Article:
How (and how not) To Solve The Shortage of School Bus Drivers


school busThe Minnesota Legislature is considering options to solve the shortage of bus drivers in our state. The bills that are on the table range from increasing the number of testers to allowing applicants to drive without a full background check.

Not only do these proposals not solve the problem, they could put our students at harm.

Being a school bus driver is more than shuttling children back and forth to school. As mediators, listeners and mentors, we make a difference in students’ lives. Our kids know us – and at the beginning of the school year after a long summer, they love seeing that they have the same school bus driver. It helps with stability in their lives.

Unfortunately, most of our students in Minnesota have to adjust to a new driver every year. The combination of irregular hours, low wages and the denial of unemployment insurance in the summer makes it hard for drivers to stay in the industry – even though they love the job.

Significant turnover

In fact, there is such a significant turnover of school bus drivers that everyone from custodians to clerical staff to administrators are prepared to get behind the wheel when drivers are sick. Last fall, one school district even had to cancel school when the bus driver was out.

mae flowersThe problem should be addressed with improved job compensation and working conditions, starting with unemployment insurance.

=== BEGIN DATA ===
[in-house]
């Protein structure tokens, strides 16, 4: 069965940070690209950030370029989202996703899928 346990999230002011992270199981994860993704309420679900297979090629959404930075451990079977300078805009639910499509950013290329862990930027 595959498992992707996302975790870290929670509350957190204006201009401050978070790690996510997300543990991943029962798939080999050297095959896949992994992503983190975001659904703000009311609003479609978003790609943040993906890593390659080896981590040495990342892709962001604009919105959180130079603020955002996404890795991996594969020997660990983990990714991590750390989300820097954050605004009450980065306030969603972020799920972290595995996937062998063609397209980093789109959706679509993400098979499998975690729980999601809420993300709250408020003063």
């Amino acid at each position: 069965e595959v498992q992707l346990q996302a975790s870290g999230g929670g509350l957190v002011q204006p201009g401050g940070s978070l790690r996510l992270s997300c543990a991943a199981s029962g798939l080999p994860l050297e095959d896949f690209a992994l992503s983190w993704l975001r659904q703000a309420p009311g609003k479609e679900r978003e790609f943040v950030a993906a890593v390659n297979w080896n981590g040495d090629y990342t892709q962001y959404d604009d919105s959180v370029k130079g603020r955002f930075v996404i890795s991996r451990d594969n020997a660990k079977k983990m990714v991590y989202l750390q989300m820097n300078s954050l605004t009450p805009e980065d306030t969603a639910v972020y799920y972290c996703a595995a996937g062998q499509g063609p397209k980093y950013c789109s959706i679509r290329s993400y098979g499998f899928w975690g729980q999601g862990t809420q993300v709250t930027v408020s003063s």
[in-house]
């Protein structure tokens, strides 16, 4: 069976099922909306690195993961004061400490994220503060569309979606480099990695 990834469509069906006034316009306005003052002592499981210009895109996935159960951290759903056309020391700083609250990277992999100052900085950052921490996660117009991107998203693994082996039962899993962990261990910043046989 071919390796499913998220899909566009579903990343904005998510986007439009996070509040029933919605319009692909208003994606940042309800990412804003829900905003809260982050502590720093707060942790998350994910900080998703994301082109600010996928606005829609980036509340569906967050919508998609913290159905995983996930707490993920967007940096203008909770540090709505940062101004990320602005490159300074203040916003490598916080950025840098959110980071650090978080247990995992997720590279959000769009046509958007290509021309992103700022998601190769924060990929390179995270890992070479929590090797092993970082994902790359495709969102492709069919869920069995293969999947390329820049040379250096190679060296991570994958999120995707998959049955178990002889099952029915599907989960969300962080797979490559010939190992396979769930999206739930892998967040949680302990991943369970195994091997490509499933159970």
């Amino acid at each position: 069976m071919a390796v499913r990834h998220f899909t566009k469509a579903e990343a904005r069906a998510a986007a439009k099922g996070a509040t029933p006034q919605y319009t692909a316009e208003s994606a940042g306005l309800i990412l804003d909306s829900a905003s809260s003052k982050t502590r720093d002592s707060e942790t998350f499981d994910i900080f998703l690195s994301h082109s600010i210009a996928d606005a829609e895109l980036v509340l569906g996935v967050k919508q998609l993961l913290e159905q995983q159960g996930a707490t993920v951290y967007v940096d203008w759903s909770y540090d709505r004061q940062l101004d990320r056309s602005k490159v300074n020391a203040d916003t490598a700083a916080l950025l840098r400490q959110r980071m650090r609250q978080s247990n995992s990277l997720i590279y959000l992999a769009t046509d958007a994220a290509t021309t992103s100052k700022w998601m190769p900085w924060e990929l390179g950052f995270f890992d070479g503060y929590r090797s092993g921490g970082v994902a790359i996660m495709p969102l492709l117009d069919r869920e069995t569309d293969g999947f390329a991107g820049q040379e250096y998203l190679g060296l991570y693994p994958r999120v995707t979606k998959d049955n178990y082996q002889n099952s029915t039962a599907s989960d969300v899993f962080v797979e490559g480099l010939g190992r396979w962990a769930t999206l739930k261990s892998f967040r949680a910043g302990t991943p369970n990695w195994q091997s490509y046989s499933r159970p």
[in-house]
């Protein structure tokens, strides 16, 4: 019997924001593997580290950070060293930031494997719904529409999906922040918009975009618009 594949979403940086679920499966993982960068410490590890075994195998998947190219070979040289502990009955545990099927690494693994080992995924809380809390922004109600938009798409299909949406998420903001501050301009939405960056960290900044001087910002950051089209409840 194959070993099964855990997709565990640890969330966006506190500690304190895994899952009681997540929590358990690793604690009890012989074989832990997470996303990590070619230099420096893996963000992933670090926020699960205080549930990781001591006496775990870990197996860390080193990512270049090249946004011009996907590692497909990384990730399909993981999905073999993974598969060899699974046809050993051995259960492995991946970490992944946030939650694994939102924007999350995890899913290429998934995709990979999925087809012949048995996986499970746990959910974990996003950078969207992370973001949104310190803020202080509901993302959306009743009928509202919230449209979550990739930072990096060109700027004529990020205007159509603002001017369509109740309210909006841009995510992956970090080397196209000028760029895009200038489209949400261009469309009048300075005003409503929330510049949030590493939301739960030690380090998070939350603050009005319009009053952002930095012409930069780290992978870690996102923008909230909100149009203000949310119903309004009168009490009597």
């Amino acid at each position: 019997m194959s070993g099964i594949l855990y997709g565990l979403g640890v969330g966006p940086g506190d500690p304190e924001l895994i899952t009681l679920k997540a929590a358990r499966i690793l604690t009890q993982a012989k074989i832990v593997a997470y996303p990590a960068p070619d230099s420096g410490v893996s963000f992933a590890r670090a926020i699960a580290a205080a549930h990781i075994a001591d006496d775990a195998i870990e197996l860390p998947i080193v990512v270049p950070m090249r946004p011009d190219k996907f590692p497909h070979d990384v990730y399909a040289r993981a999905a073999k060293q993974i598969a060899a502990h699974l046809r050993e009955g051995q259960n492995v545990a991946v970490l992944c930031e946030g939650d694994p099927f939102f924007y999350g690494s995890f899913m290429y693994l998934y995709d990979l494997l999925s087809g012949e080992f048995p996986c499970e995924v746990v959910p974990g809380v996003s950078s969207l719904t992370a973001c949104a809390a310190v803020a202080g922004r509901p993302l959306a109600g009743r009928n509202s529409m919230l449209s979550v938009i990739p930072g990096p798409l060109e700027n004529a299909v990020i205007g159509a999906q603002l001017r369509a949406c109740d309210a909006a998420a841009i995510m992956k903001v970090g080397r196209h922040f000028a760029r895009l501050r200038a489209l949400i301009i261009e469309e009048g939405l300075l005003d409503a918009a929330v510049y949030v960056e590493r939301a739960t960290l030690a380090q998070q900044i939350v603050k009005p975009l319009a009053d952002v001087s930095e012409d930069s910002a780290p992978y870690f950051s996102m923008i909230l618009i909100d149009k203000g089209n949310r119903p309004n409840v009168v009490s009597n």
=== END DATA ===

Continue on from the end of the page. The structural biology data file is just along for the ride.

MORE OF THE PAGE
Bus drivers and other school support staff – custodians, paraprofessionals, food service workers – are the only seasonal workers not eligible for unemployment insurance during the summer when there is no work.

Being excluded from unemployment benefits creates serious financial hardship. Our families are seriously affected as we juggle rent, food, utilities and other basic expenses during the difficult summer months. Many of us earn less than $15,000 annually.

Hard to find summer work

Being a single person asking for assistance is like standing on an intersection begging for dollars and change. We get looked down on and denied. Most companies don’t want to hire workers just for three months. If drivers can find summer work, its hourly part-time positions with very low wages.

Bus drivers are not paid during school holidays or for teachers’ days. We average about 175 days a year, and many drivers only have 5-6 hours a day. Since the hours are so irregular, it is hard to get another part-time job. That leaves drivers who care about their jobs and students at or near the poverty level – and struggling to pay rent and get by in the summer months.

To really solve our current problem, the Legislature should correct the inequity in our state’s current unemployment insurance system to ensure that school workers can receive the benefits we deserve. Allowing school support staff access to unemployment insurance during summer months, and adding more bus monitors to increase safety of both students and drivers, would help attract and retain drivers.

Mae Flowers is a school bus driver in Eden Prairie.





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